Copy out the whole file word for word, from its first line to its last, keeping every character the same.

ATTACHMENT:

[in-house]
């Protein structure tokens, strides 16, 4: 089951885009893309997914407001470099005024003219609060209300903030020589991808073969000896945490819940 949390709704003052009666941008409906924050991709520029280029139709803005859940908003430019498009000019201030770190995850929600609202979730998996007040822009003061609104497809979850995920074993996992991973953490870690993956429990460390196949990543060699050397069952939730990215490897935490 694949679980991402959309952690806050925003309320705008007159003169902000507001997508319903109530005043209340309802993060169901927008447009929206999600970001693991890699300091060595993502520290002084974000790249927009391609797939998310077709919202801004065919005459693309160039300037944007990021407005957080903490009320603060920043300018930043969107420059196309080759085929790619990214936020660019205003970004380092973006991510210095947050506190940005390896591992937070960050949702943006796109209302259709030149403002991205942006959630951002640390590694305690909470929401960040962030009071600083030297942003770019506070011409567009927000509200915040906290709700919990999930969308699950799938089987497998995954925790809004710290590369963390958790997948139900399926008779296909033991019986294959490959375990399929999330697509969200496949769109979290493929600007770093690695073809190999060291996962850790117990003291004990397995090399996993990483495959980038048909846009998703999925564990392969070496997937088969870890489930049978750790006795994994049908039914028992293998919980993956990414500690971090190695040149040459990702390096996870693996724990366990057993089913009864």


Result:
[in-house]
């Protein structure tokens, strides 16, 4: 089951885009893309997914407001470099005024003219609060209300903030020589991808073969000896945490819940 949390709704003052009666941008409906924050991709520029280029139709803005859940908003430019498009000019201030770190995850929600609202979730998996007040822009003061609104497809979850995920074993996992991973953490870690993956429990460390196949990543060699050397069952939730990215490897935490 694949679980991402959309952690806050925003309320705008007159003169902000507001997508319903109530005043209340309802993060169901927008447009929206999600970001693991890699300091060595993502520290002084974000790249927009391609797939998310077709919202801004065919005459693309160039300037944007990021407005957080903490009320603060920043300018930043969107420059196309080759085929790619990214936020660019205003970004380092973006991510210095947050506190940005390896591992937070960050949702943006796109209302259709030149403002991205942006959630951002640390590694305690909470929401960040962030009071600083030297942003770019506070011409567009927000509200915040906290709700919990999930969308699950799938089987497998995954925790809004710290590369963390958790997948139900399926008779296909033991019986294959490959375990399929999330697509969200496949769109979290493929600007770093690695073809190999060291996962850790117990003291004990397995090399996993990483495959980038048909846009998703999925564990392969070496997937088969870890489930049978750790006795994994049908039914028992293998919980993956990414500690971090190695040149040459990702390096996870693996724990366990057993089913009864």